Can One Be Too Optimistic?
February 11, 2013
“Always look on the bright side of life,” sang Eric Idle in the film, The Life of Brian. It has since become an anthem for optimists who perhaps do not realize it was meant to be sardonic. Knowing those Monty Python guys, might they have meant for us to question if optimism isn’t as good for you as it’s cracked out to be?
Pessimists, the glass-half-empty people, are supposedly at higher risk of heart disease, depression, and a host of other ailments because their immune systems are not optimal. Or so goes the research. No doubt there is common sense behind this argument. Positive people bring about a self-fulfilling prophesy when they act according to their belief. And self-help books of the New Age movement have ran with optimism as the secret of a happy life. Think positive thoughts and only positive things will happen to you, they say.
But hang on a sec, doesn’t optimism also shut down critical thinking? A healthy dose of cynicism is our only defense against scammers and marketers. A mother may advice, “If you can’t say anything nice about someone, say nothing.” Does that mean that if I know Mr. Adobe from Nigeria is a con-man, then I should just keep quiet and not warn my friends? If my landlord is bullying me, I should not complain to the authorities? So clearly, always looking on the bright side is sometimes the foolish option.
Historically, despots have sold a skewed optimism in order to control the masses. If I am denied the right to question my religion ( because I must have faith), to question my culture ( because I must have pride), and to question my government (because I must remain patriotic), then I will never become a fully-formed adult. Personally, I prefer the New Yorker cartoon where a father advices his son: “If you can’t say anything nice about someone, be clever but devastating.”
Which brings me to Mr. George Carlin. He, like many intellectuals, employed negativity rather positively. Persons with high IQ love satire and lampooning. When such people rant it is cathartic and joyful. When listening to such people it is hard to miss the huge overlap between optimism and pessimism.
When I began patient support I imagined I would be in most demand from patients without families. It turns out it’s the opposite. When faced with cancer or any terminal condition, families seem to prefer a state of denial. Particularly in front of the afflicted relative. They somehow think that what the patient needs is to be reassured that everything will work out just fine and dandy. “This little diagnosis will one day become a distant memory.” I quote those words from what was said to me after my heart attack.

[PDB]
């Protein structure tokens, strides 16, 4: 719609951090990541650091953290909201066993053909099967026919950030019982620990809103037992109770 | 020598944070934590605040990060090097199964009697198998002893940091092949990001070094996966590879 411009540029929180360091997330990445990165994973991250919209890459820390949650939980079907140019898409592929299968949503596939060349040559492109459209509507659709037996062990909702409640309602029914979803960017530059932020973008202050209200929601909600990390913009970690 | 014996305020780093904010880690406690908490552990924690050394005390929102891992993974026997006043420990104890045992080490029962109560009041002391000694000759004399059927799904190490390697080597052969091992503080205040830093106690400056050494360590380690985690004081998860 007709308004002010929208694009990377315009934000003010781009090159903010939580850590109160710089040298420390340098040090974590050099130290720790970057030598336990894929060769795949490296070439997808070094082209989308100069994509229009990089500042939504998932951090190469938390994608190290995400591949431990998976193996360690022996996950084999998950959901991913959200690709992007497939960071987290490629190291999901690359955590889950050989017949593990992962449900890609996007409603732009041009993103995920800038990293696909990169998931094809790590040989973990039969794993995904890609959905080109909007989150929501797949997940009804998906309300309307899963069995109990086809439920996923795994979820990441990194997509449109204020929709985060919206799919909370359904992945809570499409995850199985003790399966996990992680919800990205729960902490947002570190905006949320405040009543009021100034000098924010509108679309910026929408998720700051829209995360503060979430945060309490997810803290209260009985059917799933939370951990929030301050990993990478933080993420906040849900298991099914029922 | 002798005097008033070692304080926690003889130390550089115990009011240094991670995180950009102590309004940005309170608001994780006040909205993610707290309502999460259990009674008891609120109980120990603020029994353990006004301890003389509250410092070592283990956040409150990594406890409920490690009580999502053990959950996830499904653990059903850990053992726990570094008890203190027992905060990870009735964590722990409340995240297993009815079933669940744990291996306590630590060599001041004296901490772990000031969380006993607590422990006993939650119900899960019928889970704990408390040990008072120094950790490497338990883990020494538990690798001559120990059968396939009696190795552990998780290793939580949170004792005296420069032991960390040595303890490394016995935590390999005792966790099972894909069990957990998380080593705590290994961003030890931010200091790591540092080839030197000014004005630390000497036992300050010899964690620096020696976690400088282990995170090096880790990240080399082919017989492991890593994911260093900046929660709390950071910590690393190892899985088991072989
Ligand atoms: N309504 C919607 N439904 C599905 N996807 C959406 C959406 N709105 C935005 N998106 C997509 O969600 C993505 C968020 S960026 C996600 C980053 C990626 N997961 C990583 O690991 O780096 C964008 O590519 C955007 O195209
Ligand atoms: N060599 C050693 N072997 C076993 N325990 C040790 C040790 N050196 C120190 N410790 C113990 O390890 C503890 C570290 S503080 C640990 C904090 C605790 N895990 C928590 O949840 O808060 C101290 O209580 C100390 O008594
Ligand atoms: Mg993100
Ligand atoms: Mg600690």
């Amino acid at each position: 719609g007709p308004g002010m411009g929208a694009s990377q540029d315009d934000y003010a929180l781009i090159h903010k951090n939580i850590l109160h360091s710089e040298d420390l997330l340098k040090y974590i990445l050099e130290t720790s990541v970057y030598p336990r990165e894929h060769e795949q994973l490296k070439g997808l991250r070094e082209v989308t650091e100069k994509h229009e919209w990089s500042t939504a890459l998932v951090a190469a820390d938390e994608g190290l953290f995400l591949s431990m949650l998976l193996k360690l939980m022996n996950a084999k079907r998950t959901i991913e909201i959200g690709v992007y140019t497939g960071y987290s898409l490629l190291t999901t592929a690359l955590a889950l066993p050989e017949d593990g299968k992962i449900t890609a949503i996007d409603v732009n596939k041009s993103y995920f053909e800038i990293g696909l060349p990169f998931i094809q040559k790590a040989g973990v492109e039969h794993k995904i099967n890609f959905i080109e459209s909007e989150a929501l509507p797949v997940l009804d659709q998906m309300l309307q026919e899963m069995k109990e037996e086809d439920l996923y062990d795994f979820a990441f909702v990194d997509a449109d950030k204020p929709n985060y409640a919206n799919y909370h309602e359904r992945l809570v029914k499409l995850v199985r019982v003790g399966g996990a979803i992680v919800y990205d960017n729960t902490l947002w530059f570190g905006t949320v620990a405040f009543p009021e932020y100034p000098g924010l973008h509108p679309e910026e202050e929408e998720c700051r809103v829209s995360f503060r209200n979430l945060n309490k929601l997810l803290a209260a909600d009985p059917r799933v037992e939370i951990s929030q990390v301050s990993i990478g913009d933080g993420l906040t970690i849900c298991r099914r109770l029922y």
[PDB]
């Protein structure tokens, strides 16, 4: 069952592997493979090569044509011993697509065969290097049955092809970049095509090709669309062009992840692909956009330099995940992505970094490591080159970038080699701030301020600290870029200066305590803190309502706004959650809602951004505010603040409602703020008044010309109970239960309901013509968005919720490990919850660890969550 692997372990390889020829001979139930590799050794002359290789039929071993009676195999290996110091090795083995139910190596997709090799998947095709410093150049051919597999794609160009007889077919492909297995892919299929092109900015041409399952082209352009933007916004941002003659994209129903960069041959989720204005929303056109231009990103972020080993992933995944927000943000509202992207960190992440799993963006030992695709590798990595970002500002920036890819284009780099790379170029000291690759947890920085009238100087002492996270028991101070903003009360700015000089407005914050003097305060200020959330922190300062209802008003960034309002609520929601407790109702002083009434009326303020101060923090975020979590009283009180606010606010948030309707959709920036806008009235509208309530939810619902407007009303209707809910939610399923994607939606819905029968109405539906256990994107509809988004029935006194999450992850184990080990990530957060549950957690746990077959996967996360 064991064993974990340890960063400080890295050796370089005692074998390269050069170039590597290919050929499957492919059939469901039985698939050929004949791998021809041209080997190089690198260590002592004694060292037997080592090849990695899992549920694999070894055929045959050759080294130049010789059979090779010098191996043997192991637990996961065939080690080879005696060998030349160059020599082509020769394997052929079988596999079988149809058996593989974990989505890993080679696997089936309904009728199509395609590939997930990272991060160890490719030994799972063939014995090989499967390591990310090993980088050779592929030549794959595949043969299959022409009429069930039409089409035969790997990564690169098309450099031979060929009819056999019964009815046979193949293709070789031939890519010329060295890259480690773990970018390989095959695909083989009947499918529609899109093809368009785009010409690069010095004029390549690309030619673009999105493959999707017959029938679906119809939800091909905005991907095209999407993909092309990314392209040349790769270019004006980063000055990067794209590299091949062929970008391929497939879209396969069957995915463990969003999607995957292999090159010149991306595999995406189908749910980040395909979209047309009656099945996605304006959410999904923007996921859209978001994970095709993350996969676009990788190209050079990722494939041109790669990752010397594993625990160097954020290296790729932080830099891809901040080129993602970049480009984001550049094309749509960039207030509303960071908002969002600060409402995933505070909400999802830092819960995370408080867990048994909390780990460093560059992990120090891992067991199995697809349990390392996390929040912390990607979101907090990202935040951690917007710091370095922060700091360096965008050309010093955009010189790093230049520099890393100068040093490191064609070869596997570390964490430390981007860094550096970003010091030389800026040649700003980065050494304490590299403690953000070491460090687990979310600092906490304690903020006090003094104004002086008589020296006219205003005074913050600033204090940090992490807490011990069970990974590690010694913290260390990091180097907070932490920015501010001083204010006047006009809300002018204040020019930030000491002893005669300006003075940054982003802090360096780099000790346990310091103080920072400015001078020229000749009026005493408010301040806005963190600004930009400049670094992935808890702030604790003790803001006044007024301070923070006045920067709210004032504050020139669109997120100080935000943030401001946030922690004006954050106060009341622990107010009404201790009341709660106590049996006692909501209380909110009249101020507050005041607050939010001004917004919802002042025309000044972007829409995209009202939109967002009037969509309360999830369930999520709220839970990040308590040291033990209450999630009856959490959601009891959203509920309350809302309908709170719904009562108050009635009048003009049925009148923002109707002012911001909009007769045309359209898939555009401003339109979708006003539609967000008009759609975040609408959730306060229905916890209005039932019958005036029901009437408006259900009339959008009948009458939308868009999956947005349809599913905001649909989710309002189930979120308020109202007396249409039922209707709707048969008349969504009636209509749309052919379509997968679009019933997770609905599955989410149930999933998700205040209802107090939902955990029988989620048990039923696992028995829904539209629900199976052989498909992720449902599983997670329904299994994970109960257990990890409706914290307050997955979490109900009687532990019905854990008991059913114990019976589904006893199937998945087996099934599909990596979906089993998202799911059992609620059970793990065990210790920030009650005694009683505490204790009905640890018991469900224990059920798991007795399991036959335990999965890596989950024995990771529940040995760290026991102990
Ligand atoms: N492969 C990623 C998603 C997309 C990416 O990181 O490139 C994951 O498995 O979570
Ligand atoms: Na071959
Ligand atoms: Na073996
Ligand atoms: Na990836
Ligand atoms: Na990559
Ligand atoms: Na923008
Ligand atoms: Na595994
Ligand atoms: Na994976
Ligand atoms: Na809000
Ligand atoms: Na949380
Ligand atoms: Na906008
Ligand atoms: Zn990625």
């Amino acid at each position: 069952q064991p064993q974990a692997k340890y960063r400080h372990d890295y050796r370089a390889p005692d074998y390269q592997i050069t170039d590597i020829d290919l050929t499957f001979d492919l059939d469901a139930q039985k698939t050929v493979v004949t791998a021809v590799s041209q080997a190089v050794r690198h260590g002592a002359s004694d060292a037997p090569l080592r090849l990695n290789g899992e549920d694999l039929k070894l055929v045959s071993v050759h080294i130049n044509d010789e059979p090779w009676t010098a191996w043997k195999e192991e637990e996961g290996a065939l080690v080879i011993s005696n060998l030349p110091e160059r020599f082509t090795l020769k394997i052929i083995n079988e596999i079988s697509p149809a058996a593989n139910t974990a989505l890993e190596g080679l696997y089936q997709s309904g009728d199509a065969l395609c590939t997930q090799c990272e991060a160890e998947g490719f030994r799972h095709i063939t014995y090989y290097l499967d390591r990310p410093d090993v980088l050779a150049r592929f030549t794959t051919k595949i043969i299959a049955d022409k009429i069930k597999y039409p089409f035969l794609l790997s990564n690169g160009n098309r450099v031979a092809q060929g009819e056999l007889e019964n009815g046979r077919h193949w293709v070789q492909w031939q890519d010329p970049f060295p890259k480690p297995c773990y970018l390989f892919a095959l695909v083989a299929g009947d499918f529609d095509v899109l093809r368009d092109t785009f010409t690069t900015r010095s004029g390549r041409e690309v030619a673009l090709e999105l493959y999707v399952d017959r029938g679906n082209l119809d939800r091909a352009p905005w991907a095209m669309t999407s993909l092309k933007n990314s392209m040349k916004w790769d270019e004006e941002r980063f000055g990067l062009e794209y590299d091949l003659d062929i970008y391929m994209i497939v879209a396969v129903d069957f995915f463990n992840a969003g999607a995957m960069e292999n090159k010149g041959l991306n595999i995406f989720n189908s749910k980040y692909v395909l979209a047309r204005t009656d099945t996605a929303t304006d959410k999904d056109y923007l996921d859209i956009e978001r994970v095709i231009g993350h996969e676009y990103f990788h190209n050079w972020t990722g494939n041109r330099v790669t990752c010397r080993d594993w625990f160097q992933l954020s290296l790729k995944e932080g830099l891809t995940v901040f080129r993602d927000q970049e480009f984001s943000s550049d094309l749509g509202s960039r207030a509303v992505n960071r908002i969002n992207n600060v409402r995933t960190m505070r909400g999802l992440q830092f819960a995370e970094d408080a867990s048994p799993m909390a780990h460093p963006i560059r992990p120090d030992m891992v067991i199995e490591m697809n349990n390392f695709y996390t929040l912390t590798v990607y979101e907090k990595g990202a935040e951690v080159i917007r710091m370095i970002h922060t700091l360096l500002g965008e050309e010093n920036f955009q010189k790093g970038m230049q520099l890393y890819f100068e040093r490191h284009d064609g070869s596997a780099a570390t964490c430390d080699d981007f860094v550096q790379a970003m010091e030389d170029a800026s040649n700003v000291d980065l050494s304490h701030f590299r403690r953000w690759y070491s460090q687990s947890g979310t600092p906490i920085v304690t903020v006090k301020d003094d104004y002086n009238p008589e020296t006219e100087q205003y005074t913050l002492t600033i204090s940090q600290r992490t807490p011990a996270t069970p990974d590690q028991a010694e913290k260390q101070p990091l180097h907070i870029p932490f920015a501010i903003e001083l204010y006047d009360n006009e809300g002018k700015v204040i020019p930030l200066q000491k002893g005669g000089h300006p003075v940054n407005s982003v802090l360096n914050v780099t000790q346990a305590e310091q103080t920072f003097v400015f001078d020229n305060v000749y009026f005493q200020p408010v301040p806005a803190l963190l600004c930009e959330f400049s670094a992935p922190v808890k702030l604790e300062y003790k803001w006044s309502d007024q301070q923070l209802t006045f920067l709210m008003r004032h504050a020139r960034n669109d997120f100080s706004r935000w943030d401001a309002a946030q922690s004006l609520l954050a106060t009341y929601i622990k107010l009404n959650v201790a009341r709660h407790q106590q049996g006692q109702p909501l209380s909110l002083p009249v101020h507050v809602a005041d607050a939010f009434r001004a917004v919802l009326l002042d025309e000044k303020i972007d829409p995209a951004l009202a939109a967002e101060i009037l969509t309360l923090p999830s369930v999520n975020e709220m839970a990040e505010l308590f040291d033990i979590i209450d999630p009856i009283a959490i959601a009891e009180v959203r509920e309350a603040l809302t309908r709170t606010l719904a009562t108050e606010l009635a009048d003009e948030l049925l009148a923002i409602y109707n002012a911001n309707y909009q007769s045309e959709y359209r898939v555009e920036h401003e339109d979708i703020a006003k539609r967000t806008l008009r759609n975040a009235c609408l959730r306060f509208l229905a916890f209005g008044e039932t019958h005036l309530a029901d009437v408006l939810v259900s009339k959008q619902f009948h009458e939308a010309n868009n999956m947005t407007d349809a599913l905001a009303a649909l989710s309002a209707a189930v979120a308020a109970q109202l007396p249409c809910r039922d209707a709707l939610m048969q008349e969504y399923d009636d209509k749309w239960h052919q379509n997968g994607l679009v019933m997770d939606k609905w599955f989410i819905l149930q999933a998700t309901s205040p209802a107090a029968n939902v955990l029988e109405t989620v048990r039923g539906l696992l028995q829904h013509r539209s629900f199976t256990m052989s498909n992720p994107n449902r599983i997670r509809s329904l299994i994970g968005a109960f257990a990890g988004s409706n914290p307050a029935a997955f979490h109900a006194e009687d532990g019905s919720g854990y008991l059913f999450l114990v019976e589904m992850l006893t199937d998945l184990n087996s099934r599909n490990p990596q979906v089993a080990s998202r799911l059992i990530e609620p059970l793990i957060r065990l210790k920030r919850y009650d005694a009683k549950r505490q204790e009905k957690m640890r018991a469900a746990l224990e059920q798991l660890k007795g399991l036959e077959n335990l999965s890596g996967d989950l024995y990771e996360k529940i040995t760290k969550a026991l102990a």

This is optimism which is negative for the patient. If you really want to be supportive, be honest, allow him to consider the worst. Go over all of the options. When a person is faced with a shortened lifespan, it would be more comforting for him to know he has planned his departure well. That he has made peace with everyone, his finances and estate are in order, that his canny planning succeeded in making things easy for his loved ones as his illness progressed.
But time and again I witness families saying, “I don’t like to think about such things,” as if being blindly optimistic is a sign of supreme love.
A depression-prone pessimist might be more likely to take his own life, but a chronic optimistic is never far behind. Optimists are risk-takers. They are more likely to risk their lives on thrill sports such as free-fall parachuting or bungee-jumping.
Given that reality is made up of both positive and negative elements, it would be make sense that a balanced approach should be the most realistic. Might there a third, more sane, way then? Is it possible to live as neither an optimistic nor a pessimist?
I have noticed that my plans for the future enter my awareness neither as optimistic nor as pessimistic. It is only when desires tag themselves onto outcomes that the problem begins. If desires bounce up and down and say, yes, that outcome will fulfill us nicely, then the rosy glow of optimism will appear. If, however, the desires bemoan, no, that outcome won’t do us at all, then the the blue mood of pessimism will cloud over.
Here’s the irony: Desires are entirely unnecessary to the planning of the right thing to do. Desires tagging themselves onto outcomes happens because of force of habit. And like any habit it can be reprogrammed. For me the solution is to keep alert the faculty of inquiry at all times. In my opinion a critical indifference of the outcome is the healthiest and most reasonable option.